The DOL recently announced a final rule which provides an additional “Notice-and Access” safe harbor for plan administrators to electronically deliver ERISA-required notices and disclosures. The final rule is substantially similar to the proposed rule (which we discussed in a previous blog post here). Under the final rule, plan administrators may electronically deliver certain “covered documents” to “covered individuals” with electronic addresses by (i) posting the covered documents on a website and sending a notice of Internet availability (“NOIA”) to the covered individual’s electronic address or (ii) sending covered documents directly to a covered individual’s electronic address. The NOIA may be sent on an annual basis, describing multiple covered documents, and must include (x) a description of the covered documents being posted, (y) the address of or hyperlink to the website where the covered documents are posted, and (iii) information about the covered individual’s right to request covered documents in… Continue Reading
The DOL’s Employee Benefits Security Administration (“EBSA”) recently issued EBSA Disaster Relief Notice 2020-01. Notice 2020-01 applies to employee benefit plans, employers, labor organizations, and other plan sponsors, plan fiduciaries, participants and beneficiaries, and service providers subject to ERISA. Notice 2020-01 remains in effect from March 1, 2020 until 60 days after the announcement of the end of the presidentially declared national emergency due to COVID-19 (the “National Emergency”). Untimely Notice Relief Fiduciaries of ERISA plans generally have an obligation to provide notices and disclosures in accordance with the timing requirements of ERISA. However, under Notice 2020-01, the employee benefit plan and the responsible plan fiduciary will not be considered to violate ERISA for failing to timely furnish a notice, disclosure, or document that must be furnished between March 1, 2020 and 60 days after the announced end of the National Emergency, if the plan and responsible fiduciary act in… Continue Reading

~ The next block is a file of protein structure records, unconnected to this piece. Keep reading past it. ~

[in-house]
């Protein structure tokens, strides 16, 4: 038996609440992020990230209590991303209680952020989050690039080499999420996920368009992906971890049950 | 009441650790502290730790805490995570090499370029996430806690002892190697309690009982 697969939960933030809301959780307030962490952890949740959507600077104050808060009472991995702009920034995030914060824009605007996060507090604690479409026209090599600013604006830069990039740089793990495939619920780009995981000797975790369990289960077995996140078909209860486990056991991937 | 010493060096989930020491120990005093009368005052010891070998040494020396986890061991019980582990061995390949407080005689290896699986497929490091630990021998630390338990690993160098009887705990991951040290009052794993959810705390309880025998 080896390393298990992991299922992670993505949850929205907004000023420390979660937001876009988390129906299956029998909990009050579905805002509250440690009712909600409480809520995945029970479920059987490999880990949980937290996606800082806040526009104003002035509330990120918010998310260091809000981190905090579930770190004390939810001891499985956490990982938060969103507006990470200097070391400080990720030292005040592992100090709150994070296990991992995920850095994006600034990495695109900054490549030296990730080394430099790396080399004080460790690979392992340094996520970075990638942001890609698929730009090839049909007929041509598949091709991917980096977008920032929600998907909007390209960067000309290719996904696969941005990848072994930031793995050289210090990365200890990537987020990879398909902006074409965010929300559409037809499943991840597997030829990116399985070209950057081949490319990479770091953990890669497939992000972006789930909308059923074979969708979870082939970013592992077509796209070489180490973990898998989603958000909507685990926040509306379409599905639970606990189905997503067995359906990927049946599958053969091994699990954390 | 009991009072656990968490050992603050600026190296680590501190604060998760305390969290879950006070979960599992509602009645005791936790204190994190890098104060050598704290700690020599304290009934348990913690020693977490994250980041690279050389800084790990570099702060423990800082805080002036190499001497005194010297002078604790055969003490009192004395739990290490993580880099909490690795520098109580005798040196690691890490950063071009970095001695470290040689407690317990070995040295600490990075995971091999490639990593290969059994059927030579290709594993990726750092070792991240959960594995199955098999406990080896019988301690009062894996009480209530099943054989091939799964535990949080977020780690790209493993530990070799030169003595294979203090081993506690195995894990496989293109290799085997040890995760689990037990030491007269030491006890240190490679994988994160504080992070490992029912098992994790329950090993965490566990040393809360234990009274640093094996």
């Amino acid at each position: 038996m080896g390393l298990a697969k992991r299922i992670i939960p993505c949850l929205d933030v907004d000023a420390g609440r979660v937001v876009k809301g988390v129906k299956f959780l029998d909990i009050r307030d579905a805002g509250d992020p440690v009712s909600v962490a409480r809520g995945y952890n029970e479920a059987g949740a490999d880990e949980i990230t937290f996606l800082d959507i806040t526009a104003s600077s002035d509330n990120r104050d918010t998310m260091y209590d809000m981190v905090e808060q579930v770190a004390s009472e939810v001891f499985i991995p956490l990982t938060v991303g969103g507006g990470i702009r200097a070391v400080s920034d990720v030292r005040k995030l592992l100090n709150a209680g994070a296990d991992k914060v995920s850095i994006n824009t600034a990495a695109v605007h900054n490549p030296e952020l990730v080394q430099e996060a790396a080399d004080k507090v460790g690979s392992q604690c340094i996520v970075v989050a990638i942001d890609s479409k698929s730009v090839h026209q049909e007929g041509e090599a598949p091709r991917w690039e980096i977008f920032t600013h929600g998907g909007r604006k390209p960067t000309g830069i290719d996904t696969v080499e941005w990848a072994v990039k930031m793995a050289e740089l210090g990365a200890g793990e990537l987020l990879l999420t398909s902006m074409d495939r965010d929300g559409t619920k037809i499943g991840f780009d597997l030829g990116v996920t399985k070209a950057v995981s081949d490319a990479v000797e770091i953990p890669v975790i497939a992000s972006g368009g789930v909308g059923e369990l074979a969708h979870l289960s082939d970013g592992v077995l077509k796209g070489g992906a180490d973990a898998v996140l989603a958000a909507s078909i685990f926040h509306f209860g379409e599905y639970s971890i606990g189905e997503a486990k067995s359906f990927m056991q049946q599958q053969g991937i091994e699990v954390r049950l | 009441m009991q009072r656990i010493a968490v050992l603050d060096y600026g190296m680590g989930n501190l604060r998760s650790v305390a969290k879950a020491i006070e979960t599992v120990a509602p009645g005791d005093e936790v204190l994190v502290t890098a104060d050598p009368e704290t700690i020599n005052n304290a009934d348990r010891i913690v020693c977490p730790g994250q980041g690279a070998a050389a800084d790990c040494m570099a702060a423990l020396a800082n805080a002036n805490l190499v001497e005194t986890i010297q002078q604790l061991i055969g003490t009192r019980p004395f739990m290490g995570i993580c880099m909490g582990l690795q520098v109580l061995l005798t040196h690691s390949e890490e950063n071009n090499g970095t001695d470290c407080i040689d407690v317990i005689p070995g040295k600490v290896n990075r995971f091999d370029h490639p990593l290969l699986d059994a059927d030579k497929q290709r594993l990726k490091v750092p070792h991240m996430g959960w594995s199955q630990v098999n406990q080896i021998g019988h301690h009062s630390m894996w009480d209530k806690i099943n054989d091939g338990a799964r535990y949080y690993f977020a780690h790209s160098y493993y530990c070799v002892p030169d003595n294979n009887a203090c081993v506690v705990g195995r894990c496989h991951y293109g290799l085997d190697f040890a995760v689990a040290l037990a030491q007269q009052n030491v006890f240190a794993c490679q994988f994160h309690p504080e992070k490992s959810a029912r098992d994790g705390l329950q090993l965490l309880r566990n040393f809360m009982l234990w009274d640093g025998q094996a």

Many employer-sponsored flexible spending arrangements (“FSAs”) have a claims submission deadline in March 2020 for the 2019 plan year. Some FSA vendors have contacted employers about extending those claims submission deadlines to later in the summer because participants could be delayed in submitting claims due to the COVID-19 pandemic. Generally, claims submission deadlines are set by plan design and are not regulated. However, the U.S. Departments of Labor and Treasury recently issued a notice suspending the deadline for submitting claims under all employee welfare benefit plans and employee pension benefit plans. The time period from March 1, 2020 until 60 days after the end of the national emergency or other date announced by the government (“Outbreak Period”) is disregarded in determining whether the deadline to submit a claim was met. The notice did not specifically address how the suspended deadlines are supposed to work for FSAs. Arguably, if the deadline… Continue Reading
The U.S. Departments of Labor and the Treasury recently issued a joint notice promulgating final rules that take effect immediately upon publication in the Federal Register (the “Notice”). The Notice suspends a number of deadlines for employer-sponsored, group health plans, including deadlines under COBRA. The extension period is from March 1, 2020 until 60 days after the federal government announces the end of the COVID-19 national emergency or other date announced by the DOL (the “Outbreak Period”). The Outbreak Period is disregarded in determining whether the following COBRA deadlines have been met: (i) the date by which an individual must notify the plan of a COBRA qualifying event or disability determination, (ii) the 60-day period to elect COBRA coverage, and (iii) the deadline to make COBRA premium payments. Group health plans were also offered relief via the suspension of the deadline for providing COBRA election notices to COBRA qualified beneficiaries.… Continue Reading
On April 29, 2020, the U.S. Departments of Labor and the Treasury (together, the “Departments”) issued a notice (the “Notice”) requiring that all group health plans, disability and other types of employee welfare benefit plans, and employee pension benefit plans, subject to ERISA and the Internal Revenue Code, must disregard the period from March 1, 2020 until 60 days after the announced end of the COVID-19 National Emergency or such other date as announced by the Departments in a future notice (the “Outbreak Period”) for the following periods and dates: The 30-day period (or 60-day period, if applicable) to request HIPAA special enrollment; The 60-day election period for COBRA continuation coverage; The date for making COBRA premium payments; The date for individuals to notify the plan of a COBRA qualifying event or determination of disability; The date within which individuals may file a benefit claim under the plan’s claims procedures;… Continue Reading